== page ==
Arizona, along with Colorado, has been a forerunner in making both medical and recreational marijuana available to its residents. Although it took some time to legalize recreational use after medical passed in 2010, there are now more dispensaries and entrepreneurs in this very lucrative industry. Arizona consumers are spending a great deal on medical and recreational marijuana, while entrepreneurs are soaking up the profits and the state is making a significant amount back in tax revenue. But everything in our society comes with some form of data exchange and you might wonder if Arizona dispensaries report your data to the government. The answer is a bit complicated. In this article, we’ll answer it for you.
In most states, someone must be over the age of 21 to be eligible to purchase marijuana. Licensed medical marijuana card holders can be 18 or older or have a designated caregiver. One of the first bits of data that dispensaries will check is age. They might scan your ID or check it for age verification purposes. Once they’ve done that, it goes in their database for the day. At the end of the day, these databases are most frequently wiped and are not shared with government entities. It simply means to ensure that they’re not illegally selling marijuana to anybody who is not eligible.
Ensuring Proper Amounts
The most challenging aspect of running a dispensary is ensuring proper amounts are being sold. Dispensaries can be shut down, fined, and people even jailed for selling improper amounts. All 120 Arizona dispensaries follow the same rules and guidelines for supporting medical and recreational marijuana. If you have a medical card, you can’t possess or buy more than 28 g. If you don’t have a medical card and are only using it for recreational purposes, you can’t have more than one ounce. Arizona still has stiff penalties for possessing more than 2.5 oz of non medicinal marijuana, with fines up to $300. If you have a medical card, the government already has your information. Dispensaries track this information to ensure compliance with local laws.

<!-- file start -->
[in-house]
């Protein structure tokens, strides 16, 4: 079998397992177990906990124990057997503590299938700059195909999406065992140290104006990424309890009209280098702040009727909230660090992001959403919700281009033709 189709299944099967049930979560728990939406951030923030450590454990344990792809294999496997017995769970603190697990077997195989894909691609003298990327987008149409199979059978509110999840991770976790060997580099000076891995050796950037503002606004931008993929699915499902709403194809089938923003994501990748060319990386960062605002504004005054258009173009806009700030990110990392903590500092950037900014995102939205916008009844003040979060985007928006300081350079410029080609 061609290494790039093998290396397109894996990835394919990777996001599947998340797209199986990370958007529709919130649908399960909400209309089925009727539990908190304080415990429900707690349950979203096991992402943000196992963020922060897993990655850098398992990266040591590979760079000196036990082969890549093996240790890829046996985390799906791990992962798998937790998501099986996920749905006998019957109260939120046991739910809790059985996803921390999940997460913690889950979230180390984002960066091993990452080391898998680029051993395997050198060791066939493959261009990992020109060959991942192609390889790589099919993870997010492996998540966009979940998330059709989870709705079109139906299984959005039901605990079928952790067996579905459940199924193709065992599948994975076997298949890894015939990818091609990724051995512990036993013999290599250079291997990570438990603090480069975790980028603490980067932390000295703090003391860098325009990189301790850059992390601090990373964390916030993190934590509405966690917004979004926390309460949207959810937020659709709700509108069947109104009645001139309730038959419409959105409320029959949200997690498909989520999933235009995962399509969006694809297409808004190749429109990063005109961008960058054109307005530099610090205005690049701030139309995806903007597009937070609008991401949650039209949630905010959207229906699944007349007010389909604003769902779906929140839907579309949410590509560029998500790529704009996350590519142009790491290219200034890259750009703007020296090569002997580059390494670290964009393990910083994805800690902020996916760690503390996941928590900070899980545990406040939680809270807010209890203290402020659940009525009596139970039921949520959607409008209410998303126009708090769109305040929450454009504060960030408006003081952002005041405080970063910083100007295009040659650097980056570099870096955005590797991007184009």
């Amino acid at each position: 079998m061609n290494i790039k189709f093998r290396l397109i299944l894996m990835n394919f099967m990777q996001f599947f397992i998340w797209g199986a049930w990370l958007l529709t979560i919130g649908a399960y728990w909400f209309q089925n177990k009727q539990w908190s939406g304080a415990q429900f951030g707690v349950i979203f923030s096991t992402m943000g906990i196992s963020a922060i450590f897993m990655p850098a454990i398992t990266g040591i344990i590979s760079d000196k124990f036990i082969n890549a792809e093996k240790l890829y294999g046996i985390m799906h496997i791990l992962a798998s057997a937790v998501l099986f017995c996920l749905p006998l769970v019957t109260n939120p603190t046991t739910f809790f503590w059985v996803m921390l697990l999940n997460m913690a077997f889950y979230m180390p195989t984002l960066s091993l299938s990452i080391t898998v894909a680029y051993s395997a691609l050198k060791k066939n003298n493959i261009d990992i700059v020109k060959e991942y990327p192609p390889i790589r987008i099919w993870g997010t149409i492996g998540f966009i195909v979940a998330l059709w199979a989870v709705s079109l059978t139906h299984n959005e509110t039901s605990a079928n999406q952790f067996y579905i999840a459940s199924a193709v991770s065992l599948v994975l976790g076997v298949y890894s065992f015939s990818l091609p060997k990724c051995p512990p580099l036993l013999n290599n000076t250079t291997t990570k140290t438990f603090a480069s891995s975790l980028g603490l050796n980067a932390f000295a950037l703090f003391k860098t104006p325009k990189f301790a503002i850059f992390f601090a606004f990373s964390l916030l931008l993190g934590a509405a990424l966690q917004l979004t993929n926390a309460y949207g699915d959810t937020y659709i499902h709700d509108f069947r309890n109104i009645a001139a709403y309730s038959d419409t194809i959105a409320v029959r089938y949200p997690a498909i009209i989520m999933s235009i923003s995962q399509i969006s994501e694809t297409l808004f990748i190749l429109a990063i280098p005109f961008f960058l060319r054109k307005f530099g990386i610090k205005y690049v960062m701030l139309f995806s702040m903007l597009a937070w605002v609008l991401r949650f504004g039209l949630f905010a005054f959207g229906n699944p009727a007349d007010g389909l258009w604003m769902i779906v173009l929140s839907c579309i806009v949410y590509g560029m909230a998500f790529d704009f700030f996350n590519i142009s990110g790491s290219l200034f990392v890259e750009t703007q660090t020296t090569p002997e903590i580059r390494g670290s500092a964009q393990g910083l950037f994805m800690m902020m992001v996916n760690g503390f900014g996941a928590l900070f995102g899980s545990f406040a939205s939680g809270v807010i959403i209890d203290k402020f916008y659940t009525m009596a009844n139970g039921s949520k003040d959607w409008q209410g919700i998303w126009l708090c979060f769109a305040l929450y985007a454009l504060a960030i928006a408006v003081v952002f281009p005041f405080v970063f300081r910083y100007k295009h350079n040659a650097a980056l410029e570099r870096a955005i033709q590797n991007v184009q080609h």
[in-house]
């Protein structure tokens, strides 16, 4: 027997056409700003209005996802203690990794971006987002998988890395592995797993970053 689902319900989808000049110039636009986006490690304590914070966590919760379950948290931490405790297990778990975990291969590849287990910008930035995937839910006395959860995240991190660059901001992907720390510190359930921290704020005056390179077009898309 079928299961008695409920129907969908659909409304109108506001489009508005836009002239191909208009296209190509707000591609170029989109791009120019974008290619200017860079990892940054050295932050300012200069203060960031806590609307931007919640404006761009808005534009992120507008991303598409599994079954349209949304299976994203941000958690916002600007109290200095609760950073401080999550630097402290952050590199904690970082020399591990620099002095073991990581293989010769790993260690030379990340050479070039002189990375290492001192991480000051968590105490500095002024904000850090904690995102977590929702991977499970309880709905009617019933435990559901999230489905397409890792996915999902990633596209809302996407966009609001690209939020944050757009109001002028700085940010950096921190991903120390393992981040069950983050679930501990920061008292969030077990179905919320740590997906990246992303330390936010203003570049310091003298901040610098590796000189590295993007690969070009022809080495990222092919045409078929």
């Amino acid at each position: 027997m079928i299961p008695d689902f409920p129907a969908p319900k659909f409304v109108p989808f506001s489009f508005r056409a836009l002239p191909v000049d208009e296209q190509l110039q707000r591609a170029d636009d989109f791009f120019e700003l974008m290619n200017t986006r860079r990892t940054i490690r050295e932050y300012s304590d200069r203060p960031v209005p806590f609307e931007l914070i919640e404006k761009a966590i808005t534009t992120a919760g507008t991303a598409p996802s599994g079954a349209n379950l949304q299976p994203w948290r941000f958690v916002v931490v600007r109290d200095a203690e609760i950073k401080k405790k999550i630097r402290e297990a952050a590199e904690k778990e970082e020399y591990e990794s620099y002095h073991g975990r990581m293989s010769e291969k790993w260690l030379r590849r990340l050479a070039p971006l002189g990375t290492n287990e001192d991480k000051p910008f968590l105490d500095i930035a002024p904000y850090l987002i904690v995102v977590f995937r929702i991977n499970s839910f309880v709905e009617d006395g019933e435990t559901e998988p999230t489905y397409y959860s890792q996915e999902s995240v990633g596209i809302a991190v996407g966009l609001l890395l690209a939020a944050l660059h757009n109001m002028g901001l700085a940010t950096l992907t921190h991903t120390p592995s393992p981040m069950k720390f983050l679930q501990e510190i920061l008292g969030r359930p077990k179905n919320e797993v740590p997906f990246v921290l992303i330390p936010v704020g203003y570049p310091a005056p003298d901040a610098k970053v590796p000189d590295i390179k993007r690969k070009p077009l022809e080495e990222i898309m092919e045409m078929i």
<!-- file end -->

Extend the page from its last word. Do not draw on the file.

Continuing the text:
Whether You Have a Medical Card or Not
Since the passing of recreational marijuana laws took place, you no longer need a medical card to purchase cannabis. Any adult over 21 can buy with a photo id. When this happens, the dispensary scans the ID to ensure you don’t go over the legal purchase limits in the state. After all, to get the card you have to register with Arizona’s Department of Health Services. That’s a governmental regulatory body to which you already self-report information. But there’s good news: the information they obtain is confidential, meaning they don’t share it with the rest of the government and data stays safe and secure.
Controlled Substance Prescription Database
To obtain medical marijuana in Arizona, you need to follow the same rules as everywhere else. Patients see a state certified doctor, receiver recommendation, and get a prescription. As part of this, the person’s data including medical records and prescribed medications will likely be entered into the Arizona Board of Pharmacy Controlled Substances Prescription Monitoring Program. This is a requirement by law and helps to ensure the safety of the patient. It is not something that gets reported to government agencies, however. It is HIPAA compliant and helps to regulate medical marijuana in the state.
Is Your Data Safe?
Some people might be concerned that visiting a dispensary will compromise their data and cause them some damage down the line. Some states (like Illinois) bar this practice entirely. Others, like Arizona and Colorado don’t retain information other than that which is required (and confidential!). No data is shared between states and visiting a dispensary won’t end up sending a load of personal information/data to the government. Some states even require dispensaries to dump some of the data they collect each day. Individual dispensaries might maintain some information for loyalty programs. Ultimately, visiting dispensaries in Arizona won’t be deleterious or have negative consequences for your data. As long as you follow the laws and proper amounts for possession within the state, you won’t need to worry about anything at all.